'A rhetorical device:' State Department explains Rex Tillerson's controversial Ukraine comments

France’s foreign minister,
Jean-Marc Ayrault, sparked controversy this week when he told reporters that US Secretary of State Rex Tillerson had asked his European counterparts during a G7 meeting in Italy why “American taxpayers” should care about Ukraine.

The comment signalled to some, including Ayrault, that Tillerson did not think the US should concern itself with the ongoing war in Ukraine and Russian aggression there.

Ayrault said he told Tillerson that “it is in the interests of the US taxpayers to have a Europe that is secure and is strong politically and economically. … You don’t want a weak Europe, broken into bits and feeble.”

A State Department official, who requested anonymity to speak freely, told Business Insider on Thursday that Tillerson’s comment had been misinterpreted.

“Tillerson asked the question as a rhetorical device, then proceeded to answer the question of why it did in fact matter to American taxpayers,” the official said, without elaborating further on what Tillerson did say about Ukraine.

The comment, even if it were misinterpreted, likely hit a nerve with Tillerson’s European counterparts. Europe has been on high alert since 2014, when Russia annexed Crimea and began supporting Ukrainian separatists.

“Russia’s behaviour is not consistent with the rules-based international order,” the Group of 7 industrialized nations wrote in a statement after the meeting ended. “We remain united in using a wide array of foreign policy tools, including restrictive measures and sanctions, with the goal of persuading Russia to return to a path of shared respect of those principles.”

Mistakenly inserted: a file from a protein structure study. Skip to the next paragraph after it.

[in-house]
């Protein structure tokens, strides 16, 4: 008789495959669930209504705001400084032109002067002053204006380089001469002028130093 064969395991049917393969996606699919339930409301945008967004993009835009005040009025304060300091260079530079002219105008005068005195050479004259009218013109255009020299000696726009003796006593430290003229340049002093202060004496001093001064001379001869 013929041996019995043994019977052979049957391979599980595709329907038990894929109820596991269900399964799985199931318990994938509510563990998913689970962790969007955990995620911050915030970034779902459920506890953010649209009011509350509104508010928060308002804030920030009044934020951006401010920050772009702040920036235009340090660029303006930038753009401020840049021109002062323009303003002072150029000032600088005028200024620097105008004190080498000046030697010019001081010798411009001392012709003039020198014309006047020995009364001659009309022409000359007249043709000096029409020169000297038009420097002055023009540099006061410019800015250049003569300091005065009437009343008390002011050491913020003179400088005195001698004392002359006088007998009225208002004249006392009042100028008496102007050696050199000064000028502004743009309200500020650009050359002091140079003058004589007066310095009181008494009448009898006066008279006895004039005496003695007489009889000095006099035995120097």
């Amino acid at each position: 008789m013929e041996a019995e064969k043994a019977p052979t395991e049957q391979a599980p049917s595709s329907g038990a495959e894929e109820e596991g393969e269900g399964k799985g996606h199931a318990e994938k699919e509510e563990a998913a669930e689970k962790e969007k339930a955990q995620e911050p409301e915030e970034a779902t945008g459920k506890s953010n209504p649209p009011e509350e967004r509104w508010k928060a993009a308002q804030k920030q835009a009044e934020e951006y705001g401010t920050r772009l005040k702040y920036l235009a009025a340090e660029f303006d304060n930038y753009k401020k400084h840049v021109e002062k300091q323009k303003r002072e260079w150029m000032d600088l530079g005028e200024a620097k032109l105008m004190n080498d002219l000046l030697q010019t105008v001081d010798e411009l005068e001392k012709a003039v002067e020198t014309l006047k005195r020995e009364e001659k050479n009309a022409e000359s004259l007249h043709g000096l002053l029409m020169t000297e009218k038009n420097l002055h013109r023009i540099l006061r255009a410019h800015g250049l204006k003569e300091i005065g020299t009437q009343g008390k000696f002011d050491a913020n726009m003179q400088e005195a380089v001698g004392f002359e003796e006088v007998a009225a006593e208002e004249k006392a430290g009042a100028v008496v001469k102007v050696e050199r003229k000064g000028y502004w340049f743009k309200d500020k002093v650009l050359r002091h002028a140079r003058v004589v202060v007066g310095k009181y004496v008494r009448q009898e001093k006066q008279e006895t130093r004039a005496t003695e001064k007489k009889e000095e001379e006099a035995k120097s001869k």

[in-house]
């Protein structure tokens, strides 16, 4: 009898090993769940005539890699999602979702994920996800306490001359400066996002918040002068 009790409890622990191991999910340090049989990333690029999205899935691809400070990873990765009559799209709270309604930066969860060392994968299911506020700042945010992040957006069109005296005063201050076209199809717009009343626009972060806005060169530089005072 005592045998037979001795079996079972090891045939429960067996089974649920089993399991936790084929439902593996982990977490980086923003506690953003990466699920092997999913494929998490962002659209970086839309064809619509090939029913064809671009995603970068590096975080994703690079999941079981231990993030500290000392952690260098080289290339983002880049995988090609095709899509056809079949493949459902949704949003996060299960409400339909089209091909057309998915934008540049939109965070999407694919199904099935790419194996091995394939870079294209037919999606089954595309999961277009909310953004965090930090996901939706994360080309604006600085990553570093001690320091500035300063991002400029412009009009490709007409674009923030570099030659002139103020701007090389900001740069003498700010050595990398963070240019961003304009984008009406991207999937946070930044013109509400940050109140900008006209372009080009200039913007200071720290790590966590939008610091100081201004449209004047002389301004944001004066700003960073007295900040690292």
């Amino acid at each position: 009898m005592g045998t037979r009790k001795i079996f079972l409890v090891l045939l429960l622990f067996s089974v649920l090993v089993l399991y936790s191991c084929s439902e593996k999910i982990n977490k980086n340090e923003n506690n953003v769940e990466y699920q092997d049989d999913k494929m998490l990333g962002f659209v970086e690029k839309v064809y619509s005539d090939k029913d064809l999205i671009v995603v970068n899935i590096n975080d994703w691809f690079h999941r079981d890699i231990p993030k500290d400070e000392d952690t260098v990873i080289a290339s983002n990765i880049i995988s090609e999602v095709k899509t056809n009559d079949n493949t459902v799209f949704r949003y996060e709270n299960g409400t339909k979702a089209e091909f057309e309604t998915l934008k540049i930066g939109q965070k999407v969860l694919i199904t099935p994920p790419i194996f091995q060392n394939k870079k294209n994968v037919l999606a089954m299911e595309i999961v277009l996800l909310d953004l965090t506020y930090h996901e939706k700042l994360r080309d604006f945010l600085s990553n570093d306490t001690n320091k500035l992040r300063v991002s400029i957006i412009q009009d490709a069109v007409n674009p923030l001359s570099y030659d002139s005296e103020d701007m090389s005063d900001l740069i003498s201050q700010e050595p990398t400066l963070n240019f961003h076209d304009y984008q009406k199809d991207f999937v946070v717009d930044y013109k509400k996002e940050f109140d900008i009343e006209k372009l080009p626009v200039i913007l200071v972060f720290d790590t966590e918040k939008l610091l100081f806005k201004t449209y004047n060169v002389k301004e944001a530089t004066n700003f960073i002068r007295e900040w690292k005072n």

President Donald Trump’s comments along the campaign trail about the North Atlantic Treaty Organisation (NATO) being obsolete, and Tillerson’s friendly relationship with Russian President Vladimir Putin while he was the CEO of ExxonMobil, did nothing to ease fears in Europe that Russia’s aggression would go unchallenged.

Trump appeared to reverse his stance on NATO, however, after meeting with NATO’s Secretary General Jens Stolenberg on Wednesday.

“NATO is not obsolete,” Trump said, adding that he had approved of Montenegro’s accession into the organisation in a move likely to infuriate the Russians.

Tillerson’s relationship with Russia, meanwhile, has soured amid revelations that Syrian President Bashar al-Assad, a Russian ally, dropped chemical weapons on civilians in Idlib province last week. Russia had either been “complicit or simply incompetent,” Tillerson said last week, in failing to hold up its end of a 2013 deal to destroy Assad’s declared chemical-weapons stockpile.

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